Becoming Courageous Through Honesty

“Made a searching and fearless moral inventory of ourselves.”

Step four helps you take a moral inventory of yourself. Part of the process is looking deeper into your behaviors and exercising the courage to identify what must change. You will look at the people who have wronged you and how you have wronged them as well. This step can be challenging, but practicing honesty and looking deep into yourself and your past is an act of courage. Having courage will help you make better decisions to enact the kind of change that supports your recovery. 

Practicing Integrity Through Confession

“Admitted to God, to ourselves, and to another human being the exact nature of our wrongs.”

During the fifth step, you admit your wrongdoings and discuss those who have wronged you with your sponsor and Higher Power. Being able to exercise remorse and admit when you are wrong is essential to learning and growing in recovery. Remorse also takes recognizing any harm that you have bestowed upon yourself and others. It is a difficult step, but it is also a cleansing and necessary one.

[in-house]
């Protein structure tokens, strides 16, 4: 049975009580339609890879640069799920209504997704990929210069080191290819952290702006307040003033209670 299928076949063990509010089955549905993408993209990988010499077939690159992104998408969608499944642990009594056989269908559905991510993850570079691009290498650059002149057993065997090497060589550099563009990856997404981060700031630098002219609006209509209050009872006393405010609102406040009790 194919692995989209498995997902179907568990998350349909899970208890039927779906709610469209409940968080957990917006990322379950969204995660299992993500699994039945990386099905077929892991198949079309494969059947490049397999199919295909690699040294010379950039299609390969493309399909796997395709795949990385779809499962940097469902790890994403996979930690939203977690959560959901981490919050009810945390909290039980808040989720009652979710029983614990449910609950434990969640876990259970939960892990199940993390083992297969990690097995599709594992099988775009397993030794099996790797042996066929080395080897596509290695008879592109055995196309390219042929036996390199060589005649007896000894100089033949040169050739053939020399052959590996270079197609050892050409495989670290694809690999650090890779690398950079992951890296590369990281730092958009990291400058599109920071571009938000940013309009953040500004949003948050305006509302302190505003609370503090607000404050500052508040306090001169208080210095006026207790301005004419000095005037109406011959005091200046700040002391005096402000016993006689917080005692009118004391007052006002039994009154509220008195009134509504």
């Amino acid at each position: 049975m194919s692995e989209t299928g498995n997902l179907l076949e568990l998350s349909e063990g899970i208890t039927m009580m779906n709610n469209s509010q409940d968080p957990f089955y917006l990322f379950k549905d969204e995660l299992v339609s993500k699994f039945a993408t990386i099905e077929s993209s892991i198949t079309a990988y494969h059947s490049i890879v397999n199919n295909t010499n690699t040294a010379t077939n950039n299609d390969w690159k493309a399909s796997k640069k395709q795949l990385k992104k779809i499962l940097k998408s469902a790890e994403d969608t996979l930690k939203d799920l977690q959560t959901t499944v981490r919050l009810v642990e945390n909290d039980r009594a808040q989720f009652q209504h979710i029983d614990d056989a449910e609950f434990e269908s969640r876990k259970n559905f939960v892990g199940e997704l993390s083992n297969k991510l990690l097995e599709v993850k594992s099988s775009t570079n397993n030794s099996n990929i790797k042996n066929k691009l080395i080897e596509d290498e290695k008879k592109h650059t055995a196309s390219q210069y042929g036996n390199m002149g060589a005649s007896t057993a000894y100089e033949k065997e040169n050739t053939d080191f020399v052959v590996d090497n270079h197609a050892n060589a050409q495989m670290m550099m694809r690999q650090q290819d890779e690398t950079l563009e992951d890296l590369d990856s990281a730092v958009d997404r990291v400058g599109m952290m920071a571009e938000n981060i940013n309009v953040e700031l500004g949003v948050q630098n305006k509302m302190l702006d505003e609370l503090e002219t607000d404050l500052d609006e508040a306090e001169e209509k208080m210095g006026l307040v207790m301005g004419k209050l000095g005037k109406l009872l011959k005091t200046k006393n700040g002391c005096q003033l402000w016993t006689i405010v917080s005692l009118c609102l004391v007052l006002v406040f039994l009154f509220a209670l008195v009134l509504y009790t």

Becoming Willing to Recognize Faults

“Were entirely ready to have God remove these defects of character.”

Step six helps instill practices that help replace harmful coping mechanisms with healthy ones as you look at your character defects. It will teach you about patience and persistence, a philosophy for which you choose improvement over perfection. This step will help prepare you to overcome the mistakes that will likely occur in your pursuit of recovery.

Practicing Humility

“Humbly asked Him to remove our shortcomings.”

When you can identify your weaknesses and triggers, you can then help downsize the impact of negative thoughts and behaviors. Humility helps to further establish your connection to your Higher Power and continue your ability to open yourself up to support and growth. It can be a freeing, powerful, and transformative experience when you can recognize and understand your deepest flaws.